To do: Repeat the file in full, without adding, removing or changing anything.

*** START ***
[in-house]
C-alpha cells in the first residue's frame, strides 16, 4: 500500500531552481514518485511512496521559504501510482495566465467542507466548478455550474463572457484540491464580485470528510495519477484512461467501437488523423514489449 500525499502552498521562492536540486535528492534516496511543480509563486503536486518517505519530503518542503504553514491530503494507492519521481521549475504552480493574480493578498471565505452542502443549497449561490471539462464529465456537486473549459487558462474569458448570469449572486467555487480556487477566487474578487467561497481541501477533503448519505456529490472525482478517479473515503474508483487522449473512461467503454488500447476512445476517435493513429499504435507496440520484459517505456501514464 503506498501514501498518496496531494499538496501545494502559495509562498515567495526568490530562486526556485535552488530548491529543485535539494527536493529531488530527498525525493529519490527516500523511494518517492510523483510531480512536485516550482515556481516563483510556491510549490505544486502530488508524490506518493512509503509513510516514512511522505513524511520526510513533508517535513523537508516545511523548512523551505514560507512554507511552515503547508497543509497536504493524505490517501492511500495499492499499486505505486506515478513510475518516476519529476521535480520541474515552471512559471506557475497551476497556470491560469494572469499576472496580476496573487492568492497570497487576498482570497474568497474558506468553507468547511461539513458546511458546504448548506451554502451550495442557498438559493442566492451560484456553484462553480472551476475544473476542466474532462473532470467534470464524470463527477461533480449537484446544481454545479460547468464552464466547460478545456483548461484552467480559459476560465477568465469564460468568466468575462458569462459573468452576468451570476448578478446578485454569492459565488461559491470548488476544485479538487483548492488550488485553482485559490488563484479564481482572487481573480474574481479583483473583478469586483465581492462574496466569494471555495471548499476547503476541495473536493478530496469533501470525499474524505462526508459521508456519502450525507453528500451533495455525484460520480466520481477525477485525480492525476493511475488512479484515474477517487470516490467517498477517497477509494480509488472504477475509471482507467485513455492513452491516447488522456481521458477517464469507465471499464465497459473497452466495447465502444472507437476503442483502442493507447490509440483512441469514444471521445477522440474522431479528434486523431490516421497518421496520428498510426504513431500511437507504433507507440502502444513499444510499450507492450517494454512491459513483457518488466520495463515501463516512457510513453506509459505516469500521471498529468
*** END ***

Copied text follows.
[in-house]
C-alpha cells in the first residue's frame, strides 16, 4: 500500500531552481514518485511512496521559504501510482495566465467542507466548478455550474463572457484540491464580485470528510495519477484512461467501437488523423514489449 500525499502552498521562492536540486535528492534516496511543480509563486503536486518517505519530503518542503504553514491530503494507492519521481521549475504552480493574480493578498471565505452542502443549497449561490471539462464529465456537486473549459487558462474569458448570469449572486467555487480556487477566487474578487467561497481541501477533503448519505456529490472525482478517479473515503474508483487522449473512461467503454488500447476512445476517435493513429499504435507496440520484459517505456501514464 503506498501514501498518496496531494499538496501545494502559495509562498515567495526568490530562486526556485535552488530548491529543485535539494527536493529531488530527498525525493529519490527516500523511494518517492510523483510531480512536485516550482515556481516563483510556491510549490505544486502530488508524490506518493512509503509513510516514512511522505513524511520526510513533508517535513523537508516545511523548512523551505514560507512554507511552515503547508497543509497536504493524505490517501492511500495499492499499486505505486506515478513510475518516476519529476521535480520541474515552471512559471506557475497551476497556470491560469494572469499576472496580476496573487492568492497570497487576498482570497474568497474558506468553507468547511461539513458546511458546504448548506451554502451550495442557498438559493442566492451560484456553484462553480472551476475544473476542466474532462473532470467534470464524470463527477461533480449537484446544481454545479460547468464552464466547460478545456483548461484552467480559459476560465477568465469564460468568466468575462458569462459573468452576468451570476448578478446578485454569492459565488461559491470548488476544485479538487483548492488550488485553482485559490488563484479564481482572487481573480474574481479583483473583478469586483465581492462574496466569494471555495471548499476547503476541495473536493478530496469533501470525499474524505462526508459521508456519502450525507453528500451533495455525484460520480466520481477525477485525480492525476493511475488512479484515474477517487470516490467517498477517497477509494480509488472504477475509471482507467485513455492513452491516447488522456481521458477517464469507465471499464465497459473497452466495447465502444472507437476503442483502442493507447490509440483512441469514444471521445477522440474522431479528434486523431490516421497518421496520428498510426504513431500511437507504433507507440502502444513499444510499450507492450517494454512491459513483457518488466520495463515501463516512457510513453506509459505516469500521471498529468